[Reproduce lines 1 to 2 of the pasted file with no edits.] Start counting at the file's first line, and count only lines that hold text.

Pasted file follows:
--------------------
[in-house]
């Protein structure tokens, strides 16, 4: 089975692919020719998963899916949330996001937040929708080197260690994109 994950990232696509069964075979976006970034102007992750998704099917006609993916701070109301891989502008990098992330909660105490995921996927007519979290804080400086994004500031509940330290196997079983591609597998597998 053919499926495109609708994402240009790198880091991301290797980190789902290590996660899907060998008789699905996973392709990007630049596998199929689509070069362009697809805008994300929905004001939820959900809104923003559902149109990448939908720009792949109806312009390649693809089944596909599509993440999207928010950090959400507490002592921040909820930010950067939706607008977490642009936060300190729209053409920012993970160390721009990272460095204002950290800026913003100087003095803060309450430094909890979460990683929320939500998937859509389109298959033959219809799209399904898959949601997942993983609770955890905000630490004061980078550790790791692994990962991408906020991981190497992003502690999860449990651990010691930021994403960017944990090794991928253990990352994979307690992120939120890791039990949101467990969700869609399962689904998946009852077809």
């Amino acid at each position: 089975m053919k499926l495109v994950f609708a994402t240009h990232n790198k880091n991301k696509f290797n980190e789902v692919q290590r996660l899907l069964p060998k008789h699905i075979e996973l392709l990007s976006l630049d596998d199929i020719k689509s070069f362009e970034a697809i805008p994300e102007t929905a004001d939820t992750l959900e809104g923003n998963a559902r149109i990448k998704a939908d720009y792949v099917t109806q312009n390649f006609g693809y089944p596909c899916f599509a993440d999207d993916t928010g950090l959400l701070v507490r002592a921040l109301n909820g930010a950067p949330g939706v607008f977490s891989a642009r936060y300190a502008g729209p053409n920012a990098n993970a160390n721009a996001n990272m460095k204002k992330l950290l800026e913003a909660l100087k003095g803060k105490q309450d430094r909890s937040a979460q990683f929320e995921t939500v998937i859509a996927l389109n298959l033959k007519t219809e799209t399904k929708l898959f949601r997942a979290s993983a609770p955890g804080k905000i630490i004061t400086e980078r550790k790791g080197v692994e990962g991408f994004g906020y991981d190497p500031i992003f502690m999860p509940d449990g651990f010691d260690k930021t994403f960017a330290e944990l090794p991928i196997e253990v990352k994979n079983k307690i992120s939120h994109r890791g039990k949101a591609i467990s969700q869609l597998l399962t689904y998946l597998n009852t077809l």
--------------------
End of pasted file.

[in-house]
């Protein structure tokens, strides 16, 4: 089975692919020719998963899916949330996001937040929708080197260690994109 994950990232696509069964075979976006970034102007992750998704099917006609993916701070109301891989502008990098992330909660105490995921996927007519979290804080400086994004500031509940330290196997079983591609597998597998 053919499926495109609708994402240009790198880091991301290797980190789902290590996660899907060998008789699905996973392709990007630049596998199929689509070069362009697809805008994300929905004001939820959900809104923003559902149109990448939908720009792949109806312009390649693809089944596909599509993440999207928010950090959400507490002592921040909820930010950067939706607008977490642009936060300190729209053409920012993970160390721009990272460095204002950290800026913003100087003095803060309450430094909890979460990683929320939500998937859509389109298959033959219809799209399904898959949601997942993983609770955890905000630490004061980078550790790791692994990962991408906020991981190497992003502690999860449990651990010691930021994403960017944990090794991928253990990352994979307690992120939120890791039990949101467990969700869609399962689904998946009852077809």